Nathean Technologies, the Irish software consultancy which reviewed the source code to be used in the Government’s e-voting system, has spoken out publicly over the nature of testing undertaken on the software. It has also supported – with reservations – the choice of database that will be used to count the votes in the election.
On Tuesday Joe McCarthy, a computing and election expert, had raised the issue of whether sufficient tests had been carried out on the proposed e-voting system. But speaking exclusively to siliconrepublic.com, Nathean CEO Ronan Wisdom said that Microsoft Access, although not perfect, was functionally capable of the task required and would be fit to use in the election.
It has emerged that some of the comments attributed to Nathean now in the public domain appear to have come from documents released pertaining to early reviews of the software. For example, critics of the e-voting system had seized upon a submission from Nathean to the Department of the Environment which indicated that a more secure database than Microsoft Access “may be warranted”.
Ronan Wisdom confirmed that Nathean made this comment but pointed out that it was in an early stage review. In addition, much debate has centred on whether Access is an enterprise system. Although the task of counting votes in an election is critical to the democratic running of the State, in the strictest sense, Access will not be used in an enterprise setting – that is, a multi-user environment.
“The application is not required to scale. It’s on a single PC with a single user,” he said. “Is Access the perfect system? Any technologist making that kind of claim would not be credible. But is it suitable for the task? It can be quite easily argued yes,” Wisdom added. “There are things that could be done to make Access better or more secure and there are documents from us to the Department to suggest a variety of steps,” he pointed out.
Nathean has continually made recommendations to the Department since the testing process began in December 2001. “We’ve been very happy with the way our inputs have been dealt with in the Department, even on subjective issues of best practice,” said Wisdom.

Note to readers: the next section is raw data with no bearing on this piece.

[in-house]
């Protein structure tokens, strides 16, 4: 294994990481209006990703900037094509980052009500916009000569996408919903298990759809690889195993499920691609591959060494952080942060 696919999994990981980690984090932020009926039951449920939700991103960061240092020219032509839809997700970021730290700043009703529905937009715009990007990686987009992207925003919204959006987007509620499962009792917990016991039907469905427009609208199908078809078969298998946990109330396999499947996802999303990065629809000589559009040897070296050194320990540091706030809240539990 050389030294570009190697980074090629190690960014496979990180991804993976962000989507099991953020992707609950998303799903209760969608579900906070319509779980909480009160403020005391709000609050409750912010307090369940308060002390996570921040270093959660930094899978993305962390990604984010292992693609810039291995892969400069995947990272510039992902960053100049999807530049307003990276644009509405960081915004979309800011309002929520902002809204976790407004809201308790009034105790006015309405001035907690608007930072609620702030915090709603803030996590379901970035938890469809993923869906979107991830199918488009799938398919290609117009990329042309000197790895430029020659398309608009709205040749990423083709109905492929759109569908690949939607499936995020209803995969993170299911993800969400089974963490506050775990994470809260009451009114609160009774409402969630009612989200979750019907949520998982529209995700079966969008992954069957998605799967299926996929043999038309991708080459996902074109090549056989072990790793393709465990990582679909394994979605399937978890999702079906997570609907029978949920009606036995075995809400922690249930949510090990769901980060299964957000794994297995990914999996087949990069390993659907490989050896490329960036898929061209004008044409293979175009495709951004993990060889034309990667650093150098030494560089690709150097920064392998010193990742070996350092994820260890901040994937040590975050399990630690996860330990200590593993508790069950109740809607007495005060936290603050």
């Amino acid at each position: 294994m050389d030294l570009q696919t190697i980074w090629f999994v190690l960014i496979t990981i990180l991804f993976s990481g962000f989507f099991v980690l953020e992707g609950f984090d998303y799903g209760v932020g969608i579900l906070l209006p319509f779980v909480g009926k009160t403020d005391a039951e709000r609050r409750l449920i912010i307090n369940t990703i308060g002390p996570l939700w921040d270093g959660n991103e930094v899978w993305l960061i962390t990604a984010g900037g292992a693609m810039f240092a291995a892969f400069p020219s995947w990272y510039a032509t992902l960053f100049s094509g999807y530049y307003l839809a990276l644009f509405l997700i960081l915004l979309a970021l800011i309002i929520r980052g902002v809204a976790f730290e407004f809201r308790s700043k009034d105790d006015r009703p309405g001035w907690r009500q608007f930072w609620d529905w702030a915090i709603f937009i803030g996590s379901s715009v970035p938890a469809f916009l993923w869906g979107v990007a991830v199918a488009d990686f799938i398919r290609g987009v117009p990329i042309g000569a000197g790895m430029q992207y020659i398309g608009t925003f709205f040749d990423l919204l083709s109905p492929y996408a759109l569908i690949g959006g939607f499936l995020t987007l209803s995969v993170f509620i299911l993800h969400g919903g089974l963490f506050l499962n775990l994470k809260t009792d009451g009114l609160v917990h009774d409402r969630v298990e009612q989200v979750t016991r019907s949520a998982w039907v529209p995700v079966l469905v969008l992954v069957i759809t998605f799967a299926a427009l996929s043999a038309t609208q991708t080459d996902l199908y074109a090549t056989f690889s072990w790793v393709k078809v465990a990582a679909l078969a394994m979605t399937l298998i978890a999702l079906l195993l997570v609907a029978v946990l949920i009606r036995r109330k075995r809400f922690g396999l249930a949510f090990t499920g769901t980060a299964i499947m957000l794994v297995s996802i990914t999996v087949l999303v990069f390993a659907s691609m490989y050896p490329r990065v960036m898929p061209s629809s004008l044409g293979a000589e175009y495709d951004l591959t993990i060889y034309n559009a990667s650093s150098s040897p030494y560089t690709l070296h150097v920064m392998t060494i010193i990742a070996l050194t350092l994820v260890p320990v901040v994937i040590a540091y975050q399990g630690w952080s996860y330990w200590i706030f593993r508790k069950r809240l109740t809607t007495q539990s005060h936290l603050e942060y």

Nathean analysed and reviewed all of the system’s source code but it did not perform any testing as to how it would work – this task was carried out by another third party, Electoral Reform Services. According to Wisdom, code analysis and functionality testing are two discrete disciplines and as such should be treated separately anyway. “It seems to us to be good methodology on the Department’s part to have two agencies carrying out these tests,” he said. “They involve different mindsets and focus on different issues.”
Wisdom said he felt the Department took the right approach to have separate consultancies with separate credentials examining the system, adding that Nathean and ERS were not the only agencies involved in testing. “I’d be less happy as a voter if I thought that one big company was carrying out one test only on the whole system,” he said.
Wisdom also confirmed that contrary to some claims, Nathean had reviewed the entire code and had done so over a period of 176 man-days. “We have seen absolutely all the code at this stage,” he stated. The testing took place between December 2001 and February 2004. Nathean has performed eight code reviews to date; the most recent of these was completed in late February and a report is now being prepared for the Department.
Another issue that has emerged in recent days has been the question of language: the original software was developed by a Dutch firm, which wrote code specific to the Irish electoral system. Opponents of the Government’s e-voting plans had claimed that code written in Dutch could not be adequately reviewed.
In fact the code is written in the Delphi application development environment: only some of the code contains comments and variable names written in Dutch, which Nathean has also reviewed. The initial review of the code involved 58 units of code comprising 70,000 lines in total. According to Wisdom only two of these units contained a significant amount of Dutch remarks.
In the latter stages of the review process, Nathean added a senior Dutch developer to its team to translate the code comments so that the entire code could be analysed fully. All of these comments or variable names have been annotated in English. “We have the original Dutch and English right beside one another,” said Wisdom.
Nathean works on a rolling contract with the Department of the Environment: depending on how the Department assesses the latest code review, the Dublin-based company may be asked to undertake a further code analysis.
By Gordon Smith